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Alarming Rise of Tuberculosis Battled Door-to-Door in Santa Barbara County

Recent statistics indicate local infection rates rival much larger counties, challenging public-health officials

Santa Barbara County is a hot spot in California for tuberculosis rates, rivaling larger counties such as Los Angeles and San Diego.
Santa Barbara County is a hot spot in California for tuberculosis rates, rivaling larger counties such as Los Angeles and San Diego. (California Department of Public Health, Tuberculosis Control Branch map)

Every four hours in California, someone is diagnosed with tuberculosis, and every other day, someone dies of it, state records show.

In Santa Maria alone, the Santa Barbara County Public Health Department has reported two outbreaks of the highly contagious lung disease during the past two years, affecting six adults and three children.

An outbreak occurs when four or more cases of tuberculosis are linked.

In addition, 20 other cases were reported in the county in 2014, bringing the total to 29.

“That’s a pretty high number, and about 30 percent of the total are drug-resistant cases,” said Dr. Charity Dean, the county health officer. “The level of complexity is unprecedented. We’ve never seen this before.”

A state grant of $67,000 last month will more than double the county’s “special needs” budget for tuberculosis, county officials said. Twelve county outreach nurses and aides and five lab technicians are working to control the disease.

“We are maxed out trying to meet all the needs of these outbreaks,” Dean said. “Day to day, our staff is having to really stretch their time to perform all their tasks.”

A report on tuberculosis for Gov. Jerry Brown’s office in 2013, the latest year for which statewide data are available, shows six cases per 100,000 people in Santa Barbara County.

That’s nearly the rate of tuberculosis in much larger metropolitan areas, such as San Diego County (6.5 cases per 100,000) and Los Angeles County (7.1 cases per 100,000).

Those counties together reported more than 1,000 cases of the disease. The average rate of tuberculosis in California is 5.7 cases per 100,000 people.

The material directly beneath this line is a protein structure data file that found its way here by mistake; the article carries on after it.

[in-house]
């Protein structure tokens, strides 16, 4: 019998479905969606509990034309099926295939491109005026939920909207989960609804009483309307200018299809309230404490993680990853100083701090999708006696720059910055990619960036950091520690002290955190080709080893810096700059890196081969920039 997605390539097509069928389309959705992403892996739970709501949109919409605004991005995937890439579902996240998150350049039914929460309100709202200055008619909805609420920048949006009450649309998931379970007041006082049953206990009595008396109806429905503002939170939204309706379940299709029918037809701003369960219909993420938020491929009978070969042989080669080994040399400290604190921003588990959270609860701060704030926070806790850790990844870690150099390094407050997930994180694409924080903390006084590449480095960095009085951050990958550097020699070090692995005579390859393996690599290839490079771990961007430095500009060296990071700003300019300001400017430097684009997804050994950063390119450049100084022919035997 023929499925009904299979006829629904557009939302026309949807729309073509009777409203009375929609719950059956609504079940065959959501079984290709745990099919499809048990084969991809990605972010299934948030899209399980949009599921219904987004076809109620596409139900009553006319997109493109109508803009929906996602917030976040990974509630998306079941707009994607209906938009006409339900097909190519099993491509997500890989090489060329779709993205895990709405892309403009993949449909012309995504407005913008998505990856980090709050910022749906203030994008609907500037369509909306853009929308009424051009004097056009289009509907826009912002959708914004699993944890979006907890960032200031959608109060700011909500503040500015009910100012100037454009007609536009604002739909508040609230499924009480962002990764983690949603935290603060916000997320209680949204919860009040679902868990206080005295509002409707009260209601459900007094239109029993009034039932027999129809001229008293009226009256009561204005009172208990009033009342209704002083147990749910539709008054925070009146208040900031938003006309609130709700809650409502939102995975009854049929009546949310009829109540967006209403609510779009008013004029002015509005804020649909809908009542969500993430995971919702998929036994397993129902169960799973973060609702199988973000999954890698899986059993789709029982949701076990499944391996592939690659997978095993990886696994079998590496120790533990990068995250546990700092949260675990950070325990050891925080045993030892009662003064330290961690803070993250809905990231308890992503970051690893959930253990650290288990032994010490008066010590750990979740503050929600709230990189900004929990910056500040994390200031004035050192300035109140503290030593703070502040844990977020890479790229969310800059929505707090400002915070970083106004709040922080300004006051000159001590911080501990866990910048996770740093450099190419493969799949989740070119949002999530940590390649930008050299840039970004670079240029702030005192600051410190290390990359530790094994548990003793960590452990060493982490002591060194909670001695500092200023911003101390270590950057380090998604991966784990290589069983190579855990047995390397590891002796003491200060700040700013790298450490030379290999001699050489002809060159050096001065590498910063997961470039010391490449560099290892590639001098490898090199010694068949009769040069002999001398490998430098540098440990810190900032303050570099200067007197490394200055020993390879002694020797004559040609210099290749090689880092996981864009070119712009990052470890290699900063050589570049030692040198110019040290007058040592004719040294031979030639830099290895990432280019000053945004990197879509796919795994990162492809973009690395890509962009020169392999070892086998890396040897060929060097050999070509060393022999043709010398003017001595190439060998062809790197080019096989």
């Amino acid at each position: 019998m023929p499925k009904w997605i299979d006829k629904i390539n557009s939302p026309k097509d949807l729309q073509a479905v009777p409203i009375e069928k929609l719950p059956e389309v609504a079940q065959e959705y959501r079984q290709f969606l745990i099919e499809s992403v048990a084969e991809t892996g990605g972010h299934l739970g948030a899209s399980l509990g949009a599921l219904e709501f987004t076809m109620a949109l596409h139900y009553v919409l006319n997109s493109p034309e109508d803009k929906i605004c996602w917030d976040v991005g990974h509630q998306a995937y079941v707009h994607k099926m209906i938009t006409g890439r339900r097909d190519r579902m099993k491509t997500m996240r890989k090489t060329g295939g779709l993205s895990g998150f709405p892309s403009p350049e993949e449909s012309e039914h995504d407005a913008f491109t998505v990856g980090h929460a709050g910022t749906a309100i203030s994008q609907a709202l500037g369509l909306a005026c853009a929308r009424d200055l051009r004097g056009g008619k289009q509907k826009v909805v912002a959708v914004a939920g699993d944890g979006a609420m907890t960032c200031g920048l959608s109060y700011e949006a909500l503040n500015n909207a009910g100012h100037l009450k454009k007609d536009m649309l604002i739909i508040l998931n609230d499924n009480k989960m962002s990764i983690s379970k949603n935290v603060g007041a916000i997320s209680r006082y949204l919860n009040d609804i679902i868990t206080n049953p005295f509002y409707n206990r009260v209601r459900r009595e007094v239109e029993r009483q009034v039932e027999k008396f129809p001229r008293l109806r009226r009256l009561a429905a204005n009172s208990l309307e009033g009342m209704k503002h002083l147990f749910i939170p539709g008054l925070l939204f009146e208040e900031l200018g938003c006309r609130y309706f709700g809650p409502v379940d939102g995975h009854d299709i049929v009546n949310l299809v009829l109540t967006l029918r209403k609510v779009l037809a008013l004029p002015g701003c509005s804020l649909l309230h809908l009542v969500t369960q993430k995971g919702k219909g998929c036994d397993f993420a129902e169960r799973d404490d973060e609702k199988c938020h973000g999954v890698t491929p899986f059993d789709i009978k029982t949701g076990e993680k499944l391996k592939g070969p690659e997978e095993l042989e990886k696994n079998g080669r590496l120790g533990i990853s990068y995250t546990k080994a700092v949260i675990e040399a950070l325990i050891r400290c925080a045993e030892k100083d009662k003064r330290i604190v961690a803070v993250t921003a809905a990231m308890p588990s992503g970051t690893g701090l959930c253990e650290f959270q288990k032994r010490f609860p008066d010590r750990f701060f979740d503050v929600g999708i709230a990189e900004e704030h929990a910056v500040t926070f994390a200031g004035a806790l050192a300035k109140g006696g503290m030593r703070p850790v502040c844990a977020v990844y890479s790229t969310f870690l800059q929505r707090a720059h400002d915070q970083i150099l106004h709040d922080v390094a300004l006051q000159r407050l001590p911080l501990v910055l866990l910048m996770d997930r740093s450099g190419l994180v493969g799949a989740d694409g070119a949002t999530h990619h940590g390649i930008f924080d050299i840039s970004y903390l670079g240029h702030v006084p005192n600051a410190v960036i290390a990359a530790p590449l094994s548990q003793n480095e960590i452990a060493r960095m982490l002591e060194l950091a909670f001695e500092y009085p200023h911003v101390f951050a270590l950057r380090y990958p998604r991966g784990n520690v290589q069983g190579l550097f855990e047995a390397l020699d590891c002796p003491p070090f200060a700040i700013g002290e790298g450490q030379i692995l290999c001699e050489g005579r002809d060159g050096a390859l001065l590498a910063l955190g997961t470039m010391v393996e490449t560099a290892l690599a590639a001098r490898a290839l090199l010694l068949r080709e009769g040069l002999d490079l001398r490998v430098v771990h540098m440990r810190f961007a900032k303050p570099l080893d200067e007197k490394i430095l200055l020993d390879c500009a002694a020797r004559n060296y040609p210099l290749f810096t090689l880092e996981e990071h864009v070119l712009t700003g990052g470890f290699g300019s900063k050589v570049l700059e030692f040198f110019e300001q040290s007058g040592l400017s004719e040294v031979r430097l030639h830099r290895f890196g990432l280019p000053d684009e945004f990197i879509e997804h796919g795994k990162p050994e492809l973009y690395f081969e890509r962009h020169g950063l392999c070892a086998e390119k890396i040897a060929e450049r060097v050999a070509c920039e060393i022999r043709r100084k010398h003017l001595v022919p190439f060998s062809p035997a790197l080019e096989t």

Dr. Charity Dean, Santa Barbara County’s health officer, says the county is 'maxed out trying to meet all the needs' of local tuberculosis outbreaks. (Lara Cooper / Noozhawk file photo)
Dr. Charity Dean, Santa Barbara County’s health officer, says the county is “maxed out trying to meet all the needs” of local tuberculosis outbreaks. (Lara Cooper / Noozhawk file photo)

Typically, tuberculosis is treated with one antibiotic for six to nine months. But patients with drug-resistant strains of the disease must often undergo treatment for twice as long with multiple antibiotics.

Every day, Dean said, county nurses and aides go door-to-door, visiting patients to watch them swallow their pills. They make follow-up visits after the treatment is over.

Occasionally, Dean said, they have to rely on a language line on their cell phones to convey instructions in Mixteco, the native language of patients from Oaxaca, Mexico.

In addition, the department tries to track down and test everyone who has been in close contact with a TB patient, going back at least 12 weeks.

Last year, 590 at-risk contacts were identified and 308 were tested, said Paige Batson, county director of public health nurses and disease control and prevention.

Many do not complete the testing regimen, she said, because they may be required to undergo more than one blood test over a 10-week period.

“It’s very taxing on us,” Batson said. “We really need to hit the pavement to get people tested.”

In all, she said, 83 contacts in the county last year were found to have a latent tuberculosis infection — that is, they are not sick and cannot be required to undergo treatment.

But between 5 percent and 10 percent of people who have been infected typically develop the disease.

In this way, Dean said, some who were infected during an outbreak in Santa Maria in 2004 have now become active patients themselves.

Among the current tuberculosis patients in the county, some are being isolated in their homes until they are no longer contagious, Dean said. And sometimes, she said, patients violate this rule.

“They don’t understand they are a public health threat,” she said. “I take a pretty tough stance on this.”

Last August, the Sheriff’s Department obtained an arrest warrant for Agustín Zeferino, a 24-year-old Santa Maria man with multidrug-resistant tuberculosis who violated several isolation orders and whose whereabouts are unknown.

Agustín Zeferino

“We still haven’t found him,” Dean said. “We know he goes back and forth to Mexico and may be coming and going in our community. He’s spreading the most dangerous form of TB in the world. Multidrug-resistant tuberculosis without treatment is fatal.”

Drug-resistant strains of the disease develop when patients discontinue an antibiotic before completing their treatment.

A drug-resistant case can require many hours of research by the county health officer and 18 months of antibiotics that cost thousands of dollars per month. Some of these antibiotics must be administered intravenously.

To help prevent tuberculosis, the county plans to launch a campaign through public service ads and outreach to doctors beginning March 24, World TB Day. The focus will be on new treatments for latent infections.

“That’s the cornerstone of TB control,” Batson said.

— Melinda Burns is a freelance writer in Santa Barbara. She can be contacted at [email protected].

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